Transportation headlines, Monday, May 17

Here’s a look at some of the transportation headlines gathered by the Metro Library. The full list of headlines is posted on the library’s blog. Don’t forget you can also follow the Metro Library on Facebook and Twitter.

High-speed rail routes from Union Station (Curbed LA)

There’s a myriad of issues involved in getting bullet train tracks into and out of Union Station in downtown Los Angeles. Should the train be at street level? In a tunnel? Or elevated? Or some of all three? Curbed takes a look at a few of the routes under study including one that would tunnel under the Cornfield park and part of Elysian Park before emerging along the Los Angeles River near the 2 freeway. Some activists prefer that route because it would be less disruptive to river restoration efforts, but me thinks adding a big tunnel to a project already projected to cost $43 billion is not likely to happen.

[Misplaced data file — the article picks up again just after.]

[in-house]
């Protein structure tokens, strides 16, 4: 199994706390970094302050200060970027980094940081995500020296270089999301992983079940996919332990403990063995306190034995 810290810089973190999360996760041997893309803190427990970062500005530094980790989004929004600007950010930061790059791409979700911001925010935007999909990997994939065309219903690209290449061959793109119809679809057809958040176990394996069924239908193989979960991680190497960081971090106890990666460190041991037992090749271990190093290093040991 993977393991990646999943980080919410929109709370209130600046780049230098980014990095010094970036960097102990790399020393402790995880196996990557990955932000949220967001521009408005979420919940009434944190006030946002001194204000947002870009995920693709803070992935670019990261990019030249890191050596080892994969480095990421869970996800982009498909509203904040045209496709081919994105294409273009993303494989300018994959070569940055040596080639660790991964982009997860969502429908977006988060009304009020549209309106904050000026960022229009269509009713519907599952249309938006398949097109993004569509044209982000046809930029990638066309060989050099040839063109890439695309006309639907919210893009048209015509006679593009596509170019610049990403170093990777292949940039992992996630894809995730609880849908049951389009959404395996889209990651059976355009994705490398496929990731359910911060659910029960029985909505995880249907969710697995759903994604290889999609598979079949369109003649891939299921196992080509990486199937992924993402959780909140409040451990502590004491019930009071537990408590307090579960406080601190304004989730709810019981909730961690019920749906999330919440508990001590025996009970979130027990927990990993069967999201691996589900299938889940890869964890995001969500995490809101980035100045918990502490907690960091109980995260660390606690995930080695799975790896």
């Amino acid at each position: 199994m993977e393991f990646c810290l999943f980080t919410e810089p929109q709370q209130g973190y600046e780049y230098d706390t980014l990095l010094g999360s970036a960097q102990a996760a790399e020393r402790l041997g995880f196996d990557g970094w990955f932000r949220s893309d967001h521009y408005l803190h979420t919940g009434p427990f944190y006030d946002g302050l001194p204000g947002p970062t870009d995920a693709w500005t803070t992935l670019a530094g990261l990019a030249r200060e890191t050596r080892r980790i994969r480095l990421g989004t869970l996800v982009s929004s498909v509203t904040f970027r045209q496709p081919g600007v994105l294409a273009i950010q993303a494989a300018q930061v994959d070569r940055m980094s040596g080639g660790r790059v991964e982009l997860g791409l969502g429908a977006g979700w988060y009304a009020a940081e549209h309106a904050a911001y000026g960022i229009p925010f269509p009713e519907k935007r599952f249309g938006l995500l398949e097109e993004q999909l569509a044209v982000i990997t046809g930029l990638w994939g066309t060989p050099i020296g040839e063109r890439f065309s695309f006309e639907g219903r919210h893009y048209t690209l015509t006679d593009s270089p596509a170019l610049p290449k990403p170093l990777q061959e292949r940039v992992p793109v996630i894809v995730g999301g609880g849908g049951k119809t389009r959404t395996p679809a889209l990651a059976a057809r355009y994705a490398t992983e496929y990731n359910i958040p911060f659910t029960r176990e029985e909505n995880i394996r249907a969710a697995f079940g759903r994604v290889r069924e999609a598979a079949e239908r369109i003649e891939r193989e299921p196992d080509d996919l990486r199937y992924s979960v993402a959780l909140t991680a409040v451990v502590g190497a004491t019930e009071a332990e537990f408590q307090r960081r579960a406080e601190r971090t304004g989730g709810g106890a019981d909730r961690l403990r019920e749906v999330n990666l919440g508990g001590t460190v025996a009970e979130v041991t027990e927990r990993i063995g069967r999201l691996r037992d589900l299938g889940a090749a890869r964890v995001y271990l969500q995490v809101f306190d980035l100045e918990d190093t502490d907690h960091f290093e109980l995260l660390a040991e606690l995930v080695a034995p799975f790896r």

Freeway makeover draws ire of preservationists (Associated Press)

The Pasadena Freeway was built in 1940 and is the oldest in the western U.S. Caltrans has been working to modernize the twisty, narrow freeway by installing concrete walls and adding new lighting. But some historic advocates say more original features from the freeway should have been preserved and that the new walls will attract taggers and look phony. Caltrans says the walls won’t require constant replacement, as is the case with guardrails that are frequently crunched by wayward motorists.

Shaming misbehaving straphangers (New York Daily News)

A New Yorker weary of rude passengers on subway trains has created a website that shows said behaviors — the idea being that maybe a little public shaming will fix the problem. Hmm. The website’s founder has a particular ire toward those who hog seats by stretching out or laying down for a nap.